My point (and I do have one), is this: YOU as an Autism Mom or Dad (or Mother or Father or human) know what you are capable of, even if you might not be using it to your full potential. DO WHAT YOU DO BEST. Love your child and be proud of them. Help them to unlock their own potential in this world. Don’t worry about what others think. Fight for what is important, the best opportunities for your child in such a closed-minded society that doesn’t like to deal with anything difficult or not is society’s norm. Fight to change that each and every day for and with your child. Fighting other people’s perceptions isn’t how that gets accomplished. Remembering that your child has just as much right to participate in society, and working to help put supports into place to help them do that, is where the battle is.
Keep your eyes on the prize. Our children. We were chosen to care for and represent these wonderful creatures that can and will teach all of us so much. Even those people referenced in the blog post.
I’d also like to give a shout out to the Autism Fathers who go through the same issues that Autism Moms do, some even alone. I’m honored to be in the trenches with you. Thank you for all that you do.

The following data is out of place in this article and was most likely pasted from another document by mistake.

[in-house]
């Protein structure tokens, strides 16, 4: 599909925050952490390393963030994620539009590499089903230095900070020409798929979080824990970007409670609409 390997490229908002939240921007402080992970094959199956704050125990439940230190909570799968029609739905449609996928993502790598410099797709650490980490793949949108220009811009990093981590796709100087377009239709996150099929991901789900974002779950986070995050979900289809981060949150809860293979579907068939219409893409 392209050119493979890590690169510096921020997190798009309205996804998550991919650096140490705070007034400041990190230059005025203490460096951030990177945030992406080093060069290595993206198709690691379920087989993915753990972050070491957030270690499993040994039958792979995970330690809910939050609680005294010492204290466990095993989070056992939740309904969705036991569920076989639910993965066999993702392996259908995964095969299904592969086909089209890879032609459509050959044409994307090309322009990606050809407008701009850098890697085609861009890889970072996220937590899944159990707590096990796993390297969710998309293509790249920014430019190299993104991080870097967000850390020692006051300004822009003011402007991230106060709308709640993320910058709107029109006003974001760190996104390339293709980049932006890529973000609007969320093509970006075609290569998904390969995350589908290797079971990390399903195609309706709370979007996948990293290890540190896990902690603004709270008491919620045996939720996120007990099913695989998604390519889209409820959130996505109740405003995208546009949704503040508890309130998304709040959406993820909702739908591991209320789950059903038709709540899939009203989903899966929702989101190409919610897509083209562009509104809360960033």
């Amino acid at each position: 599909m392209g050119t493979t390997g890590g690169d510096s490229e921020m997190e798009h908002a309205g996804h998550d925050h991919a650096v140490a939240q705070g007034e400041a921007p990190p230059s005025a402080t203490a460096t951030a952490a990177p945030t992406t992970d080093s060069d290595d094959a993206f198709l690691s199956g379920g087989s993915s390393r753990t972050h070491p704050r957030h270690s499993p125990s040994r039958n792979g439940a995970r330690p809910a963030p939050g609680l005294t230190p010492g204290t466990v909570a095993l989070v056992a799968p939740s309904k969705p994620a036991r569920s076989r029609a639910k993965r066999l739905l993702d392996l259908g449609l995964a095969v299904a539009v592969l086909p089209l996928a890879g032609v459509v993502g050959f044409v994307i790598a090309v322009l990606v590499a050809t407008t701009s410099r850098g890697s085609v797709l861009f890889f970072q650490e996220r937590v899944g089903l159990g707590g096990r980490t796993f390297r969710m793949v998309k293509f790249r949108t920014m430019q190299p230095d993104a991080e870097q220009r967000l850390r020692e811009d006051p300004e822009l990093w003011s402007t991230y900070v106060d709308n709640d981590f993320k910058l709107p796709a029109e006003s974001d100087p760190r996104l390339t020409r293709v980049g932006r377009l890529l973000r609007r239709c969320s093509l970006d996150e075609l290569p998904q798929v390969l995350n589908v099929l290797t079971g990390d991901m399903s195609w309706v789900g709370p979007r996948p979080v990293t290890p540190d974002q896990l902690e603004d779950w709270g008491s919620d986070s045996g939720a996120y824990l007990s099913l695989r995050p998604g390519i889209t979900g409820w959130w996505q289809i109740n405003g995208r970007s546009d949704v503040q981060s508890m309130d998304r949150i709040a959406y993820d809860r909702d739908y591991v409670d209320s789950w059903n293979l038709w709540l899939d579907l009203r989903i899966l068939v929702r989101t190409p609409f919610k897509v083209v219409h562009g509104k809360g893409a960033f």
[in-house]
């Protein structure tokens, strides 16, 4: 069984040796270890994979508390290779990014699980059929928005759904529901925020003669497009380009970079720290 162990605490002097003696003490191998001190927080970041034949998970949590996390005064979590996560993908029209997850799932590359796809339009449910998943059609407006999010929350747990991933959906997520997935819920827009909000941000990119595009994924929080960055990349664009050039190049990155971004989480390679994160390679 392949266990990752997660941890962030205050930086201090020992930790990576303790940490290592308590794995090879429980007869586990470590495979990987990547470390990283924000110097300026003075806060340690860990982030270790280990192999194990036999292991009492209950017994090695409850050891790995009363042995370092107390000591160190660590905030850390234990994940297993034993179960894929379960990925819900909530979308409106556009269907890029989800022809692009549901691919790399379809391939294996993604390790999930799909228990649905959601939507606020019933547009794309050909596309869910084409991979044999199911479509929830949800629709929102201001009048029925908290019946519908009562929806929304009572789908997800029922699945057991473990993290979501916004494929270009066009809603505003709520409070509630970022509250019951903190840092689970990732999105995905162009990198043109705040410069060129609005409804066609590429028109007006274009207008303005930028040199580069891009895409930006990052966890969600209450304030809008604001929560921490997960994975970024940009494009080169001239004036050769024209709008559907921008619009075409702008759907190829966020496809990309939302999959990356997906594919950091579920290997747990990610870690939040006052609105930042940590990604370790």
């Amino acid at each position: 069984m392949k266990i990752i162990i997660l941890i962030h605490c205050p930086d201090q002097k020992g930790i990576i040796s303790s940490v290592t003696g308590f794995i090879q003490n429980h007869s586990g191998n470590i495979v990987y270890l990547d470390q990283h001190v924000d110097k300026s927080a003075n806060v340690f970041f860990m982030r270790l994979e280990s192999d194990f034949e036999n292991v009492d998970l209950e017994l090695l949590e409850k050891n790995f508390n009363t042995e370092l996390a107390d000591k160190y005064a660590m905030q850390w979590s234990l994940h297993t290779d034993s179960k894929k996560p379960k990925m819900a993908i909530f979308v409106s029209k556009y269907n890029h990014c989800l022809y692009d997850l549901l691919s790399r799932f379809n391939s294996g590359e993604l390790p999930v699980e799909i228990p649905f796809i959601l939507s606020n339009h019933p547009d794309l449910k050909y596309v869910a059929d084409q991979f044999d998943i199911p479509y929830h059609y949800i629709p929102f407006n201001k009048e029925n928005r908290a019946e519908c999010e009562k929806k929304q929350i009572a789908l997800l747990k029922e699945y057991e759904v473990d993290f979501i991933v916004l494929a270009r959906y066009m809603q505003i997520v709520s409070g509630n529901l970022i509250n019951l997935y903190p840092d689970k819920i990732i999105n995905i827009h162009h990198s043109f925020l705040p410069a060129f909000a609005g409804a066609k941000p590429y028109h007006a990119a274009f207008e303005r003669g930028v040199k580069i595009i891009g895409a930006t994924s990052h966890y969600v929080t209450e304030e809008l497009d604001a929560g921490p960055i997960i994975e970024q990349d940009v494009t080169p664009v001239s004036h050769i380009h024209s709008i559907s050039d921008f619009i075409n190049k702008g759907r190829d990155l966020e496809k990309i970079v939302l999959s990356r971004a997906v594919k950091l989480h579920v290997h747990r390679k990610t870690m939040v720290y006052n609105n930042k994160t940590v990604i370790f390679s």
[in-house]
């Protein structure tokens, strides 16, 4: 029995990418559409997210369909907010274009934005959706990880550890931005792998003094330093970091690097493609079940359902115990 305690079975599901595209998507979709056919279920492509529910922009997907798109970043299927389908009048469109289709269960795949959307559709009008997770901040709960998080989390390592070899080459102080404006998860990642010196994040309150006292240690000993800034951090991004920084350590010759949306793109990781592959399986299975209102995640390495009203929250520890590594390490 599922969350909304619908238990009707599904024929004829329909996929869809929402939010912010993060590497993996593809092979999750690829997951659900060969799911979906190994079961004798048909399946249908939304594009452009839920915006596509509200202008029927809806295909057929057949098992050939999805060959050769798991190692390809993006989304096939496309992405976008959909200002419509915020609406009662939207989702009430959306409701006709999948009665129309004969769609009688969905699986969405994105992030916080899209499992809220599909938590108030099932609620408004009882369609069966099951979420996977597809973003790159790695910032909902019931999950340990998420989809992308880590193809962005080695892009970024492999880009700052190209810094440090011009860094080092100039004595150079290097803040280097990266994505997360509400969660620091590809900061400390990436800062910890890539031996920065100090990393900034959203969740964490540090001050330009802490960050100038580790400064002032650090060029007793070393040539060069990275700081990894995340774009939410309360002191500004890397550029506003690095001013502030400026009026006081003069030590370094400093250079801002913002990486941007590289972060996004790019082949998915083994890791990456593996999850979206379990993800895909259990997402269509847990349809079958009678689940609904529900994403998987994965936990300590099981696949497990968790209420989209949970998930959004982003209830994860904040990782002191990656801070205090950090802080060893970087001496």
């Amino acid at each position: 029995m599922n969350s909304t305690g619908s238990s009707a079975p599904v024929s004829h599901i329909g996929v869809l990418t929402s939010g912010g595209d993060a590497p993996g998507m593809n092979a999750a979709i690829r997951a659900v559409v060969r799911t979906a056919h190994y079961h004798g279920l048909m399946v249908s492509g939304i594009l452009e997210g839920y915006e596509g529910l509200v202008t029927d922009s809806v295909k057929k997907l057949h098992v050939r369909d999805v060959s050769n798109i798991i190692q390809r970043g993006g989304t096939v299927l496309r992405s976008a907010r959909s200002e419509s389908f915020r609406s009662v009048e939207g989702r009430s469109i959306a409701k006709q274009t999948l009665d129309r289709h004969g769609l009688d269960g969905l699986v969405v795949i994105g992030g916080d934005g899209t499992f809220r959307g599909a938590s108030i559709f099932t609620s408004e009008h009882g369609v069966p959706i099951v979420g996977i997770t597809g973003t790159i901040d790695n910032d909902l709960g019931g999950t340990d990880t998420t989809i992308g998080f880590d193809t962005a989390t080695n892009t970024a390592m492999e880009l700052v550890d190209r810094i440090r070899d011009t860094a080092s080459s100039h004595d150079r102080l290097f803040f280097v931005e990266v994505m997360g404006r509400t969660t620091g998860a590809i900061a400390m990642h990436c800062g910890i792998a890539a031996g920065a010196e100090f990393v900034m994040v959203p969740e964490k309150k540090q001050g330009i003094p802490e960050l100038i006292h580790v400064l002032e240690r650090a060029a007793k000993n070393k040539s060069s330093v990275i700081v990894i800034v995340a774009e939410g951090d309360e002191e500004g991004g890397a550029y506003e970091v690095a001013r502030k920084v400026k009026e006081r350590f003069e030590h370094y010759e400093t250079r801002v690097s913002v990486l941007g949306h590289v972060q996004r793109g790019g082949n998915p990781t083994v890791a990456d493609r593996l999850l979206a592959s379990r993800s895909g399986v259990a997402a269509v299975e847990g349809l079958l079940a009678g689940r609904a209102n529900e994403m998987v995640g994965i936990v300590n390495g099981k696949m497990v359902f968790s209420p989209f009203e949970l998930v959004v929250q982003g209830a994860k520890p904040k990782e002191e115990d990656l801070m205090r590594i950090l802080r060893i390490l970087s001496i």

See what I did there? I blew apart a stereotype that even in our own group is STILL perpetuated. That it is just us moms holding down the fort. There are more of us, male and female, raising awareness and advocating. Sometimes that gets lost in all of this. Let’s work on changing that.
That will make all the difference in the world. For everyone.
this is my opinion, just as the person who’s post I referenced is her opinion. I’m not saying she does not have a right to her feelings, she totally does. I’m just saying that not all Autism Moms feel that way, and maybe a disclaimer needs to be added. Honestly? I completely agree with the lack of sleep and knowing how to fight. I’m just in disagreement with the presentation. Sorry.